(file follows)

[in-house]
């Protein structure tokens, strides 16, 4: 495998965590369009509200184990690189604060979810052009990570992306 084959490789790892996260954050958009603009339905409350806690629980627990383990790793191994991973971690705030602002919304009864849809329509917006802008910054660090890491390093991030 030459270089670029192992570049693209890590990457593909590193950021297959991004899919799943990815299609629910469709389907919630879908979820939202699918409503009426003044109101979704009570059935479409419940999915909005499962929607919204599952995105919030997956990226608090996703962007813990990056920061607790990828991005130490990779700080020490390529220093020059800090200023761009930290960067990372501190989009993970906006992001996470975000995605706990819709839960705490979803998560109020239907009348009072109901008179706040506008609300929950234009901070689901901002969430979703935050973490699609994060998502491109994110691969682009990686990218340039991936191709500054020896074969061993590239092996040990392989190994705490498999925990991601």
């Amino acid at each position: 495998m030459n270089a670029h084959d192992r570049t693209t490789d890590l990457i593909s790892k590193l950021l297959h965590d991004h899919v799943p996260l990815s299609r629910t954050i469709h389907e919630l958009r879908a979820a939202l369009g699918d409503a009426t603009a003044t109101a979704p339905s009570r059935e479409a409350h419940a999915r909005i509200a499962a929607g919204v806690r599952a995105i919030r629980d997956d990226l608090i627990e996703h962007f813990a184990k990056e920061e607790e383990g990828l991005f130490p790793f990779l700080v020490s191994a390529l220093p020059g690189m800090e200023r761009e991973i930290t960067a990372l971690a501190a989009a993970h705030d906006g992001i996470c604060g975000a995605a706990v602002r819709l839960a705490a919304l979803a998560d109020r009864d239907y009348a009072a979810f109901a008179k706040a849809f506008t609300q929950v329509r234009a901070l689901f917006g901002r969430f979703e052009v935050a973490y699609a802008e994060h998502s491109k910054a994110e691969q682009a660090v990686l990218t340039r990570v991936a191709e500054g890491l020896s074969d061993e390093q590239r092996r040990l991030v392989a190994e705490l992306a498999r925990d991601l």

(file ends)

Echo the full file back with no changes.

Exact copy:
[in-house]
């Protein structure tokens, strides 16, 4: 495998965590369009509200184990690189604060979810052009990570992306 084959490789790892996260954050958009603009339905409350806690629980627990383990790793191994991973971690705030602002919304009864849809329509917006802008910054660090890491390093991030 030459270089670029192992570049693209890590990457593909590193950021297959991004899919799943990815299609629910469709389907919630879908979820939202699918409503009426003044109101979704009570059935479409419940999915909005499962929607919204599952995105919030997956990226608090996703962007813990990056920061607790990828991005130490990779700080020490390529220093020059800090200023761009930290960067990372501190989009993970906006992001996470975000995605706990819709839960705490979803998560109020239907009348009072109901008179706040506008609300929950234009901070689901901002969430979703935050973490699609994060998502491109994110691969682009990686990218340039991936191709500054020896074969061993590239092996040990392989190994705490498999925990991601």
């Amino acid at each position: 495998m030459n270089a670029h084959d192992r570049t693209t490789d890590l990457i593909s790892k590193l950021l297959h965590d991004h899919v799943p996260l990815s299609r629910t954050i469709h389907e919630l958009r879908a979820a939202l369009g699918d409503a009426t603009a003044t109101a979704p339905s009570r059935e479409a409350h419940a999915r909005i509200a499962a929607g919204v806690r599952a995105i919030r629980d997956d990226l608090i627990e996703h962007f813990a184990k990056e920061e607790e383990g990828l991005f130490p790793f990779l700080v020490s191994a390529l220093p020059g690189m800090e200023r761009e991973i930290t960067a990372l971690a501190a989009a993970h705030d906006g992001i996470c604060g975000a995605a706990v602002r819709l839960a705490a919304l979803a998560d109020r009864d239907y009348a009072a979810f109901a008179k706040a849809f506008t609300q929950v329509r234009a901070l689901f917006g901002r969430f979703e052009v935050a973490y699609a802008e994060h998502s491109k910054a994110e691969q682009a660090v990686l990218t340039r990570v991936a191709e500054g890491l020896s074969d061993e390093q590239r092996r040990l991030v392989a190994e705490l992306a498999r925990d991601l």